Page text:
This passage from Clyde Kilby’s essay on “The Aesthetic Poverty of Evangelicalism” is as damning an indictment of modern Christian “art” as you’re likely to read. I love it.
There is a simplicity which diminishes and a simplicity which enlarges, and evangelicals have too often chosen the wrong one. The first is that of the cliche – simplicity with mind and heart removed. The other is that of art. The first falsifies by its exclusions; the second encompasses. The first silently denies the multiplicity and grandeur of creation, salvation, and indeed all things. The second symbolizes and celebrates them. The first tries to take the danger out of Christianity and with the danger often removes the actuality. The second suggests the creative and sovereign God of the universe with whom there are no impossibilities. The contrast suggests that not to imagine is what is sinful. The symbol, the figure, the image, the parable – in short, the artistic method – so pungent in the Lord’s teaching and acting, are often noteworthy for their absence in ours. Is this not a case of humanism far more reprehensible than the sort of humanism we often decry?
Our excuse for our esthetic failure has often been that we must be about the Lord’s business, the assumption being that the Lord’s business is never esthetic.
“Some writers have discovered, and I think more will discover, that Christianity offers them the best pair of eyes. This is not the main reason for being a Christian – one should not worship Christ merely in order to write Hamlet – but the discovery remains valid. To change the metaphor, the Christian lives in the roomiest house available. Writers who become Christians discover that they have only their negations to lose.”
– Chad Walsh, “The Advantages of the Christian Faith for a Writer”
The Christian Imagination edited by Leland Ryken
Featuring reflections by a host of great writers, including Tolkien, Lewis, Dillard, and Schaeffer. Pardon my slang, but I am totally stoked to be reading this. I’ve had it on my TBR list ever since Mrs. Pliego brought it to my attention during my visit to Mexico last year. I have a feeling my commonplace blog is about to get swamped.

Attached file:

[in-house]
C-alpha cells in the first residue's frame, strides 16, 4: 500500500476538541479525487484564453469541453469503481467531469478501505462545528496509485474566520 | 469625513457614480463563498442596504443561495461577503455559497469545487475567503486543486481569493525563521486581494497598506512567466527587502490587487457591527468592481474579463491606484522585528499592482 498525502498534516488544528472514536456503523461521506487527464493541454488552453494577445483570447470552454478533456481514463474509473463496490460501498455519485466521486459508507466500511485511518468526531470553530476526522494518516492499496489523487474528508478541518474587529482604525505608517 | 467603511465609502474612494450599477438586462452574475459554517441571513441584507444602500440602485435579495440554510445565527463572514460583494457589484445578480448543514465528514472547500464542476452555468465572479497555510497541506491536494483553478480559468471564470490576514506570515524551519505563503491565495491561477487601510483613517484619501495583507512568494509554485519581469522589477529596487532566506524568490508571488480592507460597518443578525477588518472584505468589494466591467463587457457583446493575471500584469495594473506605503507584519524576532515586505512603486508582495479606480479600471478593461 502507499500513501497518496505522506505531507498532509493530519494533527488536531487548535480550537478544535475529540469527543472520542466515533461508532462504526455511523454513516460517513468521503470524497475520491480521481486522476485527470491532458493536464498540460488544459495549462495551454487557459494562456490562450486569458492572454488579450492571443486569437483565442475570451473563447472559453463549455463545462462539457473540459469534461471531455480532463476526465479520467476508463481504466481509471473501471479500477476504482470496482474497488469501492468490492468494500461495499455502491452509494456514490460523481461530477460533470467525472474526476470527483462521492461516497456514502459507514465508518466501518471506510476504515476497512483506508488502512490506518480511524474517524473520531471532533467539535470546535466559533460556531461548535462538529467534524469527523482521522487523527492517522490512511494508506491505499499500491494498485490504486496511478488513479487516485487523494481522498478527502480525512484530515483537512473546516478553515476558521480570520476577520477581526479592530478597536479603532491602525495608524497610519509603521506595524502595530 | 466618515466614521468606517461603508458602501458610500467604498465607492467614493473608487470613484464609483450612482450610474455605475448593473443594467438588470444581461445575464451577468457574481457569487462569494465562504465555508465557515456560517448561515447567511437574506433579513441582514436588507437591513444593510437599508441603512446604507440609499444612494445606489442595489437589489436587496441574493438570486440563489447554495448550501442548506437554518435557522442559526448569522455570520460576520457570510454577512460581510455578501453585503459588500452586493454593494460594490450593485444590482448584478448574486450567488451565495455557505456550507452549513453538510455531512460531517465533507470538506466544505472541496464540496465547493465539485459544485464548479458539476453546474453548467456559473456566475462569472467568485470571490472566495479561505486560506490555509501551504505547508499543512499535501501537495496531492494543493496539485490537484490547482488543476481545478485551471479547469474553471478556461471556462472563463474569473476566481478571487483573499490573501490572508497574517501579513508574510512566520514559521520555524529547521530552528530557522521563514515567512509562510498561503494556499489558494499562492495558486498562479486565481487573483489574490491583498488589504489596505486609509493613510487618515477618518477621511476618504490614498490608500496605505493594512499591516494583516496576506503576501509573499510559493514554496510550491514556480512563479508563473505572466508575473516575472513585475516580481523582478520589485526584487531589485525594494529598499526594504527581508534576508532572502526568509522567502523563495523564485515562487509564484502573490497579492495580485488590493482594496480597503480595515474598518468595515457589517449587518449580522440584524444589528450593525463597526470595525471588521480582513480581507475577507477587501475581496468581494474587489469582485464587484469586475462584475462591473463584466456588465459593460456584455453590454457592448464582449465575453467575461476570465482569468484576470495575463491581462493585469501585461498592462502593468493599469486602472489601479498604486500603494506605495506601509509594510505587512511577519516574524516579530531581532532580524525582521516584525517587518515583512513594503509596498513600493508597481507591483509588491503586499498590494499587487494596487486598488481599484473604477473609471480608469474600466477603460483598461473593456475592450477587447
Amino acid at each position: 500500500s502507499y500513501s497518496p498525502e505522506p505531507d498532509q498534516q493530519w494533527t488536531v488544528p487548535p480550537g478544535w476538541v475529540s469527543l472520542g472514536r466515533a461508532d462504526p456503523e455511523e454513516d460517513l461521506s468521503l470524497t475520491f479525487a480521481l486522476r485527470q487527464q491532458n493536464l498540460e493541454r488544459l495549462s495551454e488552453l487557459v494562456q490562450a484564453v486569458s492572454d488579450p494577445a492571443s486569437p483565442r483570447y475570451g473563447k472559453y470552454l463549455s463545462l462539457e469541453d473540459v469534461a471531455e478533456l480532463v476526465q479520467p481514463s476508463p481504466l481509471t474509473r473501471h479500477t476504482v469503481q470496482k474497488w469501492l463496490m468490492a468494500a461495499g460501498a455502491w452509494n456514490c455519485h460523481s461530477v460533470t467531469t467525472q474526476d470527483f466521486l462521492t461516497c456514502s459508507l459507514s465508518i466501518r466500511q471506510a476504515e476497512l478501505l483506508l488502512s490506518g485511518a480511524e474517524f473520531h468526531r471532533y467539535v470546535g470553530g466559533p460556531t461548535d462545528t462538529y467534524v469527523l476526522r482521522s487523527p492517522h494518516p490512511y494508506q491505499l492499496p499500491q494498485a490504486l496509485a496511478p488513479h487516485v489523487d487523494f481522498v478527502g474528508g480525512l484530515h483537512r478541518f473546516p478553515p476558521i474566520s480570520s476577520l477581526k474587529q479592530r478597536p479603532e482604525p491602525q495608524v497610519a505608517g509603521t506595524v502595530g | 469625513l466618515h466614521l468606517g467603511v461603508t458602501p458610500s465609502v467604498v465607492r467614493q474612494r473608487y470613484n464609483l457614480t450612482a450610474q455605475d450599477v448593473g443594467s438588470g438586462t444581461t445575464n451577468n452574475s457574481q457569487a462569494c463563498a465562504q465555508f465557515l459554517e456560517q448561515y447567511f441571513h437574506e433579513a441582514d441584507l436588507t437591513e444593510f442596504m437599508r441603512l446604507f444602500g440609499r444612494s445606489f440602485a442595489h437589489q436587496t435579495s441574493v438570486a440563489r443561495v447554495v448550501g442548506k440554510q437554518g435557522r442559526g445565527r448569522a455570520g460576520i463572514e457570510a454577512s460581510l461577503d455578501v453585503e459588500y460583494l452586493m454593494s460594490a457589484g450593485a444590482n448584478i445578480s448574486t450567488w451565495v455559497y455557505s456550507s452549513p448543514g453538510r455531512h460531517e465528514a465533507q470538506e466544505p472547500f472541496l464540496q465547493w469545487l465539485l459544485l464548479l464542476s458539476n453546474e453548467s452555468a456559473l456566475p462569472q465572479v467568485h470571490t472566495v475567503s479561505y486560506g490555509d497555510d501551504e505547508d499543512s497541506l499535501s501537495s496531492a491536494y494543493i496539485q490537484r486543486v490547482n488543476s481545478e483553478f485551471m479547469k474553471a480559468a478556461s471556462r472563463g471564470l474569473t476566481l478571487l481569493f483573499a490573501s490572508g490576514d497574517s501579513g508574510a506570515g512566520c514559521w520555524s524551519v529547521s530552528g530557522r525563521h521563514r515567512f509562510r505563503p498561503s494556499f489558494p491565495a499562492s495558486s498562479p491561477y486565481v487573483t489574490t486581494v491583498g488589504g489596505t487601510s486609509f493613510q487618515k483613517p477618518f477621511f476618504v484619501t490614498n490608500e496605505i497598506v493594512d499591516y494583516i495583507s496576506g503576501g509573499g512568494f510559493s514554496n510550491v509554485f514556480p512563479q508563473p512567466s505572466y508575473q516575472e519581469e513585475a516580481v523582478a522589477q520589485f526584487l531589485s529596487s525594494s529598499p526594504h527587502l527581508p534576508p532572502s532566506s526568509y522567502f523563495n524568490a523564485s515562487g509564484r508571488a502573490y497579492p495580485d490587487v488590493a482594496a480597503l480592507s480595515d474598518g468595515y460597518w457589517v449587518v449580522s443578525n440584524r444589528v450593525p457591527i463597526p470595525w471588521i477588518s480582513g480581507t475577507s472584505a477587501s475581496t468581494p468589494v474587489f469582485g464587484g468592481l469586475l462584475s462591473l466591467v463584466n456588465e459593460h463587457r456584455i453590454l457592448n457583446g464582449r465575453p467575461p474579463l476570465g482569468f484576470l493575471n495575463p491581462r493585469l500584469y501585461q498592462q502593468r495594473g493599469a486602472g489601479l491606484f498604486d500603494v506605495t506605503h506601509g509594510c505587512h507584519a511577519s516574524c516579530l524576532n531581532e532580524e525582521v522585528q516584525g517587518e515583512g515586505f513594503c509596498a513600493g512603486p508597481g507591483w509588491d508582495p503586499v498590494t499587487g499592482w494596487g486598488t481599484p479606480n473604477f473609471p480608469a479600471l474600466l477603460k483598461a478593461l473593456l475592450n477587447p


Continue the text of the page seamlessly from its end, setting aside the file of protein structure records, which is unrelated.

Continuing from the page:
The Reformed Doctrine of Predestination by Loraine Boettner
I’m forty-five pages in, and here’s what you should know: Boettner rocks. And yes, I’m taking notes like crazy. Here’s a favorite excerpt (just one of many): “God is no mere spectator of the universe He has made, but is everywhere present and active, the all-sustaining ground, and all-governing power of all that is.”
The Universe Next Door by James Sire
“A basic worldview catalog.” About halfway through, and thoroughly enjoying myself. Sire is a terrific writer and thinker; his chapter on nihilism – and specifically how it is the logical offspring of naturalism – contains some of the best writing I’ve ever read on the subject. Brilliantly done.
John Calvin: A Heart for Devotion, Doctrine, and Doxology edited by Burk Parsons
“Calvin’s name evokes powerful images, most of them negative. In the minds of many, he is perceived as an ivory-tower theologian who was harsh and unreasonable, the driving force behind a dangerous theological system. In this volume, Burk Parsons and eighteen other leading Reformed pastors and scholars authoritatively reveal the truth about Calvin and his teaching that he was humble, caring, pious, Scripture-saturated, and, above all, passionate about upholding the glory of God.” Heartily recommended.
Manalive by G.K. Chesterton
I’m on something of a Chesterton kick right now, having just discovered that many of his works are available for free on the Kindle. I just finished The Napoleon of Notting Hill (mind-numbingly brilliant), and once I finish Manalive, I’ll move on to What’s Wrong With the World? and Eugenics & Other Evils. Nothing like a little GKC to liven up your bookshelf.
What’s on your bookshelf right now?